River Ice

It is very cold, very crisp. Ice is everywhere. The trail parking lots are ice skating rinks, and we walk slowly and carefully to the trail head. Little juncoes and sparrows jump around, all puffed out against the cold. Birders leave black sunflower seeds out on the railings and stumps. There are always birds gathering in this spot. We walk on the trail which is bumpy, icy and slow-going. We visit the vernal pool which is frozen over but sloppy–someone walked over it when it wasn’t yet set, so there are footprints all over it; not good for skating. It’s thick and pebbly ice, and shines a dull glow in the slanting late afternoon light.

The river is at low tide, leaving several different types of ice on the shore. There are piles of chopped ice that undulate in waves where the tide left it at its highest point. You can move this ice–shiny piles of tiny shards that scatter like sand when you push a toe in it. In the middle of the sandy shore, there is the same kind of ice, but it is frozen solid into a mountain ridge-like line, black and gray with sediment. Then there are big huge plates of thin clear ice. These are perfect for stomping on; the satisfaction of shattering ice is a deep sensory pleasure.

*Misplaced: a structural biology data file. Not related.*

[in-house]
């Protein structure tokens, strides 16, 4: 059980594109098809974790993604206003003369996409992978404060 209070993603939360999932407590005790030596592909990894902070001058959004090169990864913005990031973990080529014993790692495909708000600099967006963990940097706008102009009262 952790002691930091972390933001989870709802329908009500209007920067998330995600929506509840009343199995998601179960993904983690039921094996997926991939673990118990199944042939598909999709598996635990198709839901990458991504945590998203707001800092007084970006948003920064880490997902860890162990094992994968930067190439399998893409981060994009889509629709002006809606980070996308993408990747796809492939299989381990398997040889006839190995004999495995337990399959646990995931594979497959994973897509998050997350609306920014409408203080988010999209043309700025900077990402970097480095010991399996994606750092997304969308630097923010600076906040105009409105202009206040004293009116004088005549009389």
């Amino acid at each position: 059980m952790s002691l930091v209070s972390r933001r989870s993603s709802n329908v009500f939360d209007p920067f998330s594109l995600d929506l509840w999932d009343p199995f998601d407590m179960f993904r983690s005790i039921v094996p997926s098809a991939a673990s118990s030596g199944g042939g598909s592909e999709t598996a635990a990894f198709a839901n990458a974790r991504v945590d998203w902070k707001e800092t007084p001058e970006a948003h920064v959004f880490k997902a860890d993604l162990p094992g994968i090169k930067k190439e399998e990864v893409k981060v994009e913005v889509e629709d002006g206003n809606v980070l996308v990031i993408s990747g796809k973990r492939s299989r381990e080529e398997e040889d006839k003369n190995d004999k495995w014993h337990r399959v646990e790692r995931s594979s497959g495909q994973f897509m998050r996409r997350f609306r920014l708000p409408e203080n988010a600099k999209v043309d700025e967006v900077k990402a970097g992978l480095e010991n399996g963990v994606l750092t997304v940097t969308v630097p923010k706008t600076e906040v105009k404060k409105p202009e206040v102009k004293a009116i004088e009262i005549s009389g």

So many forms of ice! Each river rock on the exposed shore is splattered with ice spots, rendering them somewhat slippery as you walk on them. It was so cold that spray from the tide froze immediately leaving a beautiful pattern of dots scattered on each rock. The shore is always clotted with tree trunks, and now they are glazed with ice, making them a delight to gaze at, shiny and thickly coated like they were dipped in sugar syrup and candied. I’m not sure why it’s so enjoyable to look at something so shiny, coated in ice. What biological chord does something shiny strike in us?

We crunch as much ice as we can, as Canada geese walk and feed along the breaking water further out. We carefully walk across the parking lot to the street where the car is parked and drive off.

Notes: It has been very cold here! Single digit nights, days in the teens. The ice is a welcome change, and I got in my first bit of skating yesterday. I am fascinated by how many different kinds of ice there are, and how many different shapes it takes.